Smart Growth America and the National Complete Streets Coalition released their Dangerous by Design 2014 [PDF] report today, showing that California has the nation’s second-highest pedestrian fatality rate for older pedestrians (age 65 and older).
The report highlights the ways car-centric design in US cities makes streets dangerous for walking, and ranks major metropolitan areas using the Pedestrian Danger Index (PDI), the ratio of annual fatality rates to the percentage of people who walk to work. California was ranked 17th on the PDI, with pedestrians deaths making up 19 percent of the state’s total traffic fatalities.
California’s elderly pedestrian fatality rate, at 5.03 fatalities per 100,000 people (compared to 3.19 nationally), is second only to Hawaii, followed by New York. Nationwide, older adults account for 21 percent of pedestrian fatalities, while only making up 12.6 percent of the population.
The per-capita fatality rate doesn’t take walking rates into account, as the PDI does, so it doesn’t necessarily mean California is the second most dangerous state for elderly pedestrians. As the report notes, “As tourist destinations, the fatality rates” in the top states “may be somewhat skewed.” Florida, known for its tourist industry and high population of retirees, had the fifth-highest senior pedestrian fatality rate, after Washington, D.C.
Among 51 large metropolitan areas in the country, California’s regions had diverse rankings on the PDI, which takes into account walk-to-work rates:
14 — Riverside-San Bernardino-Ontario
23 — Sacramento Metro Area
27 — Los Angeles-Long Beach-Santa Ana
29 — San Diego
30 — San Jose
47 — San Francisco-Oakland-Fremont
But when metropolitan areas are ranked only by the percentage of traffic deaths that were pedestrians, California’s cities look disproportionately dangerous:
2 — Los Angeles-Long Beach-Santa Ana
3 — San Francisco-Oakland-Fremont
4 — San Jose
6 — San Diego
15 — Sacramento Metro Area
In the greater Los Angeles area, 28.2 percent of the traffic deaths between 2003 and 2012 were pedestrians. In the San Francisco Bay area the percentage was 26.8, but the region was also ranked the 47th most dangerous region out of 51, which seems to demonstrate the effect higher walking rates have on per capita fatality rates.
Since the PDI is based on the number of pedestrian fatalities per population that walks to work, it doesn’t include anyone walking for any other reason, leaving out a large number of walking trips, which can inflate or deflate the fatality rate.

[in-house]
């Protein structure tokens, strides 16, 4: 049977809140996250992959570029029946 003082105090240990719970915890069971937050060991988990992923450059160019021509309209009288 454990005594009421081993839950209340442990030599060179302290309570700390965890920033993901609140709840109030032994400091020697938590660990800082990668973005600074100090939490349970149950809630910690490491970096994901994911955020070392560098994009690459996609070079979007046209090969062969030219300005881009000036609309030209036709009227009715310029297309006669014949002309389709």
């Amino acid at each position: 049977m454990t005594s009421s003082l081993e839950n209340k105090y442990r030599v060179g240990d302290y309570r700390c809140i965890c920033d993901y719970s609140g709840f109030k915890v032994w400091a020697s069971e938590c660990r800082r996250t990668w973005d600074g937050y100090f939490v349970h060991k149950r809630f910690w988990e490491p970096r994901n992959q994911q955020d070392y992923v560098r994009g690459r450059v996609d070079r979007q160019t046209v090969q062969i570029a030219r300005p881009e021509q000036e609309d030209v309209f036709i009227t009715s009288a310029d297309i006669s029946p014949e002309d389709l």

The difficulty in comparing pedestrian safety stats “just underscores the fact that we need better data collection,” said Tony Dang of California Walks.
What we do know, as the report notes, is that “older adults suffer disproportionately from pedestrian deaths in the US”:
Older adults face more risks as pedestrians because they may be less able to react quickly to an oncoming vehicle. Once struck, their increased frailty makes them less likely to recover from a serious collision. Further, older adults may have greater exposure to pedestrian crashes as they increasingly give up their car keys and seek alternative ways to get around.
And we also know that more seniors are walking:
An AARP Public Policy Institute analysis of the 2009 National Household Travel Survey (the most recent available) found that between 2001 and 2009, the share of trips older adults made by transit increased by 40 percent. As most transit trips involve some amount of walking, we would expect that walking trips also have increased considerably among the older population.
Dangerous by Design includes solutions for safer street designs that states are taking to start saving lives. In the 2011 report, Florida had four of the most dangerous metropolitan areas for pedestrians in the nation, and the state reacted by initiating a concerted effort to improve conditions. Among them was a statewide Pedestrian and Bicycle Strategic Safety Plan.
But Florida, and other states, still have a lot of work to do. As Dangerous by Design‘s authors remind us, “Zero is the only acceptable number” when it comes to traffic fatalities.
“The fact is,” the report says, “even our most walk-friendly communities can—and must—do more.”